What is the conflict and resolution of Harper Lee's To Kill a Mockingbird?

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lhc eNotes educator| Certified Educator

Like any exceptional novel, there are many layers to Harper Lee's novel; on one level, it can be seen as a coming of age story of a young girl, on another, a depiction of Southern lifestyles during the Great Depression.  However, the central conflict concerns an innocent black man named Tom Robinson, accused by a local alcoholic of assaulting his daughter.  Atticus Finch is handed the case, and sets "tongues wagging" in the little town of Maycomb when he makes it clear he intends to provide Robinson with the best defense possible--even though it will almost certainly be in vain, for in the South in the years between the Civil War and the Civil Rights movement, a black man accused by a white person of anything was guilty--period.  A trial might be held, but it was a foregone conclusion that the verdict would be guilty.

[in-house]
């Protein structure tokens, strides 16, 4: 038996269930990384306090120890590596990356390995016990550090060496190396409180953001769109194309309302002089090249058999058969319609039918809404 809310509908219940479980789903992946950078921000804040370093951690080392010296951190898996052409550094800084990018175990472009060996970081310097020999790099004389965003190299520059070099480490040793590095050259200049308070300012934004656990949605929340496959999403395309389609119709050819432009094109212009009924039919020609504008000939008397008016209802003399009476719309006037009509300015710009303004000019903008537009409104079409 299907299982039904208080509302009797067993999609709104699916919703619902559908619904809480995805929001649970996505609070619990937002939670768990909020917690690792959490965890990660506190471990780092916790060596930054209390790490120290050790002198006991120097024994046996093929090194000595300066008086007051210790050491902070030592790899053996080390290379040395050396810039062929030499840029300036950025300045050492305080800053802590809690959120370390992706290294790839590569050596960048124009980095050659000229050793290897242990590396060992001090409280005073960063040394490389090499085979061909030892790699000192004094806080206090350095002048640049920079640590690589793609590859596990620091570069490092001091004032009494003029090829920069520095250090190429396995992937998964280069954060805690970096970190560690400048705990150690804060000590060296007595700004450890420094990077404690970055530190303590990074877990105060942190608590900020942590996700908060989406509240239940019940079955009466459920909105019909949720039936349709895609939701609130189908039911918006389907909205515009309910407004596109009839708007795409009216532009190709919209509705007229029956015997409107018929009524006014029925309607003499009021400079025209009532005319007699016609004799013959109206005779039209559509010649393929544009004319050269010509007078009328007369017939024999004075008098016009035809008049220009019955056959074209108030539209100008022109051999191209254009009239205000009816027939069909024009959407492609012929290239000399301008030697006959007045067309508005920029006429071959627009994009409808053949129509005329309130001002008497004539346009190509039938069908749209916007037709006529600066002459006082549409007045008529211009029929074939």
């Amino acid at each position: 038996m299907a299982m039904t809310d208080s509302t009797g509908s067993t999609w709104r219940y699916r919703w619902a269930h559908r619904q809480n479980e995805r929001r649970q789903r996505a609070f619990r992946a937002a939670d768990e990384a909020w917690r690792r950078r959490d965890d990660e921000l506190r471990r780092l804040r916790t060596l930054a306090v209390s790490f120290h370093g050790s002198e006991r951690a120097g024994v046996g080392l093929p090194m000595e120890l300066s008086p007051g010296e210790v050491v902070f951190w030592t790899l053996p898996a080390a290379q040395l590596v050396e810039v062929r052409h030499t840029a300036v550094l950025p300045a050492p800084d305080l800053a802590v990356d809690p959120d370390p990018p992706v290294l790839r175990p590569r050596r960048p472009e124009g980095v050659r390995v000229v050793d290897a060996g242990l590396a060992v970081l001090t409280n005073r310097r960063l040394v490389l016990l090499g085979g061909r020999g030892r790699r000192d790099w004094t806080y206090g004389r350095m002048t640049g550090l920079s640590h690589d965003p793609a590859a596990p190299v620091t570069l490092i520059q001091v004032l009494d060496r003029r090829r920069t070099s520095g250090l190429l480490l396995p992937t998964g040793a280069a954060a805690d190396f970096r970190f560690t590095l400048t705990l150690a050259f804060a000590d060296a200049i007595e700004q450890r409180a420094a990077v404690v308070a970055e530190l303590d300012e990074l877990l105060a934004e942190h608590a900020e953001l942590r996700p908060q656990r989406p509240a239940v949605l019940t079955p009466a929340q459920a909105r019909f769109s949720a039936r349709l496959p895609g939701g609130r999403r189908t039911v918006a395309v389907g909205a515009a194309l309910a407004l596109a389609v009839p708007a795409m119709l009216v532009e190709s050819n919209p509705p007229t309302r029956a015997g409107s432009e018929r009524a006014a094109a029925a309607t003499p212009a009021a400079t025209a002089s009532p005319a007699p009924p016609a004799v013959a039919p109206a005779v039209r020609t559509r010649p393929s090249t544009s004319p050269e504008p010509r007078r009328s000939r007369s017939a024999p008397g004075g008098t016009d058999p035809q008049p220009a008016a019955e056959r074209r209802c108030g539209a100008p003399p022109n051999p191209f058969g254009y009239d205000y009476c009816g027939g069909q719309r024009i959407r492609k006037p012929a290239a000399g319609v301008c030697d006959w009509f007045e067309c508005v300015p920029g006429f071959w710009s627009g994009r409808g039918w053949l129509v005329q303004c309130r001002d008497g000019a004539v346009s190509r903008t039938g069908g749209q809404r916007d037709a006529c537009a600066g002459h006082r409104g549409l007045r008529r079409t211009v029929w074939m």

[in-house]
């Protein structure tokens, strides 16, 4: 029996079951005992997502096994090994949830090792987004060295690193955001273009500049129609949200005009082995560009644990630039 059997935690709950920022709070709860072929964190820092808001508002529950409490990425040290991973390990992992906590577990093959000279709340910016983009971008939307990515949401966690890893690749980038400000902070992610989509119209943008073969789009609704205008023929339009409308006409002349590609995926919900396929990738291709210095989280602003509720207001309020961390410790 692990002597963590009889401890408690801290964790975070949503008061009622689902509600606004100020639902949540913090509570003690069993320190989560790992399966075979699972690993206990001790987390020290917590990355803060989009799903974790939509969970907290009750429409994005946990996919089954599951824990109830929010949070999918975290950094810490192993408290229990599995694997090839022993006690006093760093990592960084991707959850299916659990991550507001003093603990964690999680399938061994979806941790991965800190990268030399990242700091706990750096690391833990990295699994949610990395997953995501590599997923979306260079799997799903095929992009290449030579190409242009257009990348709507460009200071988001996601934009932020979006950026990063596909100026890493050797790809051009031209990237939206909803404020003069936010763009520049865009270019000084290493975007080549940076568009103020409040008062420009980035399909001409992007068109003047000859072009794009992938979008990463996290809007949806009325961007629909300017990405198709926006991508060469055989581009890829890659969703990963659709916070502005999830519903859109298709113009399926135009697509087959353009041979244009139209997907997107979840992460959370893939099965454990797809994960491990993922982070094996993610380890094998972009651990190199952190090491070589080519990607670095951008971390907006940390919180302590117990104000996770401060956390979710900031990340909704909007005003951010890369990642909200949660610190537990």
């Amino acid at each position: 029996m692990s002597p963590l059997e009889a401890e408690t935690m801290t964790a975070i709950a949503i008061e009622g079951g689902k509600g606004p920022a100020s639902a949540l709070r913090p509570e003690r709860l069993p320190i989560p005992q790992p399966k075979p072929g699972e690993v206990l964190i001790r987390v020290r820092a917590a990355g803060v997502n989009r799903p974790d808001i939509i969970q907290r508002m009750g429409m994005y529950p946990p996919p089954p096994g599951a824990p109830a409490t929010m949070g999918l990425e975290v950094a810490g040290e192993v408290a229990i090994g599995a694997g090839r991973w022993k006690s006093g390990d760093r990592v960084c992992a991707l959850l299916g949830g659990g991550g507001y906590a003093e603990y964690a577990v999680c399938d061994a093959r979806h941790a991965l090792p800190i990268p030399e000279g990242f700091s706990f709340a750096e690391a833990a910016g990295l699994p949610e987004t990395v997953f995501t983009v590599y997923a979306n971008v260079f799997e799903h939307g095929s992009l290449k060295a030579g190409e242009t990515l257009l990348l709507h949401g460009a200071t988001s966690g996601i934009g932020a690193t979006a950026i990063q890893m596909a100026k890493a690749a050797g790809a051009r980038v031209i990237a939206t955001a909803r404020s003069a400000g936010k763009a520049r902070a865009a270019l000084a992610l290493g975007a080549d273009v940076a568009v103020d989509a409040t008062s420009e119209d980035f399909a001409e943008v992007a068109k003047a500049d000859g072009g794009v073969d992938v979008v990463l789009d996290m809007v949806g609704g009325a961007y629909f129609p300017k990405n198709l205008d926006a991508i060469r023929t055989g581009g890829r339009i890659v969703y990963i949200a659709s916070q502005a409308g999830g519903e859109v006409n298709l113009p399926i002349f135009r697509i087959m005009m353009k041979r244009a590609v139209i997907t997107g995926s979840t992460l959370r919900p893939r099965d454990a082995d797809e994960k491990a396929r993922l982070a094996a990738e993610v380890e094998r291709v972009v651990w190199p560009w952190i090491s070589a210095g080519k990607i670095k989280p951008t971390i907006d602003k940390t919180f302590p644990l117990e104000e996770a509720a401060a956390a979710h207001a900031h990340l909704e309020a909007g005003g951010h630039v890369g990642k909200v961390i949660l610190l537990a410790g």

And so Atticus is in conflict with Maycomb's "old school" population (man versus society) in his quest to help Robinson in his conflict with Bob Ewell (man vs. man) despite well-entrenched racism and prejudice (man vs. society).  Robinson's fate, of course, is sealed before the trial even begins, but Atticus's conscientious defense keeps the jury out for an unprecedented length of time, seen by some as a small victory.  Robinson goes to prison, ignores Atticus's pleas for him to be patient as he engineers an appeal, tries to escape and is shot to death. 

On a related note, the far less sympathetic character Bob Ewell is looked down upon by everyone in Maycomb, and in some ways wages his own battle with society, which nearly ends on a tragic note when he attempts to kill Scout and Jem.  One could probably also make an argument that Ewell's alcoholism was a catalyst for a "man vs. self" type of conflict. 

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To Kill a Mockingbird

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